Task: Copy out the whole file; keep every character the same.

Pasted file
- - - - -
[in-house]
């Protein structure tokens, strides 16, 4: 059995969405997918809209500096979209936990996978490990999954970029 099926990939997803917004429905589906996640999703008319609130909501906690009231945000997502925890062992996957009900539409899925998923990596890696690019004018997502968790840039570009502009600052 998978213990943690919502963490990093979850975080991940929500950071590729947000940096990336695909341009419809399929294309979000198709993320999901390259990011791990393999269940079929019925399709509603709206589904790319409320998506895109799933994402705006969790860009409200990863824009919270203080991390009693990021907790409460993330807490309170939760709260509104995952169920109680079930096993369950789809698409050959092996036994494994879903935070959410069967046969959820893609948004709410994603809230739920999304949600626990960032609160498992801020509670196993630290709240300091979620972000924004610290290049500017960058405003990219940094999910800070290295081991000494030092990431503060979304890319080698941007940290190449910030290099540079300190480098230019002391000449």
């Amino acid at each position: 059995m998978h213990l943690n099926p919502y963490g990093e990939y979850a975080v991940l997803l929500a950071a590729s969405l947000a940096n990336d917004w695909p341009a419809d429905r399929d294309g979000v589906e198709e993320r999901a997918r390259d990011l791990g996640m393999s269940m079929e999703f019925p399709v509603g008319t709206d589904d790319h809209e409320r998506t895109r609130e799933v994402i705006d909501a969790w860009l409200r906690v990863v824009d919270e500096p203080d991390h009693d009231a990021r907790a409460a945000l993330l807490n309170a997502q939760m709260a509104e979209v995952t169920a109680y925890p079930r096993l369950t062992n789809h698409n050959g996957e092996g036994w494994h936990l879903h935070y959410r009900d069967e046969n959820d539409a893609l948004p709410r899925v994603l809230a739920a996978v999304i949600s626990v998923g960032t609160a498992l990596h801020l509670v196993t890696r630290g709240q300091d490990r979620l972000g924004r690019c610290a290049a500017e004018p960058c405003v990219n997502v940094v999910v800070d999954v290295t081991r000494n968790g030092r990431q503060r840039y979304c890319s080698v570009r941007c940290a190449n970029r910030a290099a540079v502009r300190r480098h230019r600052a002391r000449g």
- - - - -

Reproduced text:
[in-house]
């Protein structure tokens, strides 16, 4: 059995969405997918809209500096979209936990996978490990999954970029 099926990939997803917004429905589906996640999703008319609130909501906690009231945000997502925890062992996957009900539409899925998923990596890696690019004018997502968790840039570009502009600052 998978213990943690919502963490990093979850975080991940929500950071590729947000940096990336695909341009419809399929294309979000198709993320999901390259990011791990393999269940079929019925399709509603709206589904790319409320998506895109799933994402705006969790860009409200990863824009919270203080991390009693990021907790409460993330807490309170939760709260509104995952169920109680079930096993369950789809698409050959092996036994494994879903935070959410069967046969959820893609948004709410994603809230739920999304949600626990960032609160498992801020509670196993630290709240300091979620972000924004610290290049500017960058405003990219940094999910800070290295081991000494030092990431503060979304890319080698941007940290190449910030290099540079300190480098230019002391000449």
């Amino acid at each position: 059995m998978h213990l943690n099926p919502y963490g990093e990939y979850a975080v991940l997803l929500a950071a590729s969405l947000a940096n990336d917004w695909p341009a419809d429905r399929d294309g979000v589906e198709e993320r999901a997918r390259d990011l791990g996640m393999s269940m079929e999703f019925p399709v509603g008319t709206d589904d790319h809209e409320r998506t895109r609130e799933v994402i705006d909501a969790w860009l409200r906690v990863v824009d919270e500096p203080d991390h009693d009231a990021r907790a409460a945000l993330l807490n309170a997502q939760m709260a509104e979209v995952t169920a109680y925890p079930r096993l369950t062992n789809h698409n050959g996957e092996g036994w494994h936990l879903h935070y959410r009900d069967e046969n959820d539409a893609l948004p709410r899925v994603l809230a739920a996978v999304i949600s626990v998923g960032t609160a498992l990596h801020l509670v196993t890696r630290g709240q300091d490990r979620l972000g924004r690019c610290a290049a500017e004018p960058c405003v990219n997502v940094v999910v800070d999954v290295t081991r000494n968790g030092r990431q503060r840039y979304c890319s080698v570009r941007c940290a190449n970029r910030a290099a540079v502009r300190r480098h230019r600052a002391r000449g």